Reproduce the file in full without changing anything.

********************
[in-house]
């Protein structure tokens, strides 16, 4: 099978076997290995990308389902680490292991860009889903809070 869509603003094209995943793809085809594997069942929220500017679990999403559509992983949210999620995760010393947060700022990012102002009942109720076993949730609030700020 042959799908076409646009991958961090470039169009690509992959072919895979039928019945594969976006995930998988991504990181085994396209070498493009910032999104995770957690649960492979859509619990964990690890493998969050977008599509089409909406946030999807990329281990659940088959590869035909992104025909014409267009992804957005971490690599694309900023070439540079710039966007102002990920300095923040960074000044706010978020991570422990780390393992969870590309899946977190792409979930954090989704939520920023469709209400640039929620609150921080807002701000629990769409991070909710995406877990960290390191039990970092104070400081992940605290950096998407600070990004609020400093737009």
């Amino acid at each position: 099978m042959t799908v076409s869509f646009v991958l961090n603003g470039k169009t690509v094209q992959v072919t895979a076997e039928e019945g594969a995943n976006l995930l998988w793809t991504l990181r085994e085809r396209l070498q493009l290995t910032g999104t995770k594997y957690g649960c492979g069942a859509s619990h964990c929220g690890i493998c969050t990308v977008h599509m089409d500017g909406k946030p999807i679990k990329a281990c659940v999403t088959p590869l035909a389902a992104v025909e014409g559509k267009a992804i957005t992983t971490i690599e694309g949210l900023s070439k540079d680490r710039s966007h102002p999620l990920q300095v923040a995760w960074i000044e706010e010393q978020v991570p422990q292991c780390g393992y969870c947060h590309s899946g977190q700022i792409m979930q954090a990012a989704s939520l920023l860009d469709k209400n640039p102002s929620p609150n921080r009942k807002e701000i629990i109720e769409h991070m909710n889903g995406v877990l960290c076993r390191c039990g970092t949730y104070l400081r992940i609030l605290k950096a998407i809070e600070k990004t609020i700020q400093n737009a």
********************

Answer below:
[in-house]
């Protein structure tokens, strides 16, 4: 099978076997290995990308389902680490292991860009889903809070 869509603003094209995943793809085809594997069942929220500017679990999403559509992983949210999620995760010393947060700022990012102002009942109720076993949730609030700020 042959799908076409646009991958961090470039169009690509992959072919895979039928019945594969976006995930998988991504990181085994396209070498493009910032999104995770957690649960492979859509619990964990690890493998969050977008599509089409909406946030999807990329281990659940088959590869035909992104025909014409267009992804957005971490690599694309900023070439540079710039966007102002990920300095923040960074000044706010978020991570422990780390393992969870590309899946977190792409979930954090989704939520920023469709209400640039929620609150921080807002701000629990769409991070909710995406877990960290390191039990970092104070400081992940605290950096998407600070990004609020400093737009």
């Amino acid at each position: 099978m042959t799908v076409s869509f646009v991958l961090n603003g470039k169009t690509v094209q992959v072919t895979a076997e039928e019945g594969a995943n976006l995930l998988w793809t991504l990181r085994e085809r396209l070498q493009l290995t910032g999104t995770k594997y957690g649960c492979g069942a859509s619990h964990c929220g690890i493998c969050t990308v977008h599509m089409d500017g909406k946030p999807i679990k990329a281990c659940v999403t088959p590869l035909a389902a992104v025909e014409g559509k267009a992804i957005t992983t971490i690599e694309g949210l900023s070439k540079d680490r710039s966007h102002p999620l990920q300095v923040a995760w960074i000044e706010e010393q978020v991570p422990q292991c780390g393992y969870c947060h590309s899946g977190q700022i792409m979930q954090a990012a989704s939520l920023l860009d469709k209400n640039p102002s929620p609150n921080r009942k807002e701000i629990i109720e769409h991070m909710n889903g995406v877990l960290c076993r390191c039990g970092t949730y104070l400081r992940i609030l605290k950096a998407i809070e600070k990004t609020i700020q400093n737009a």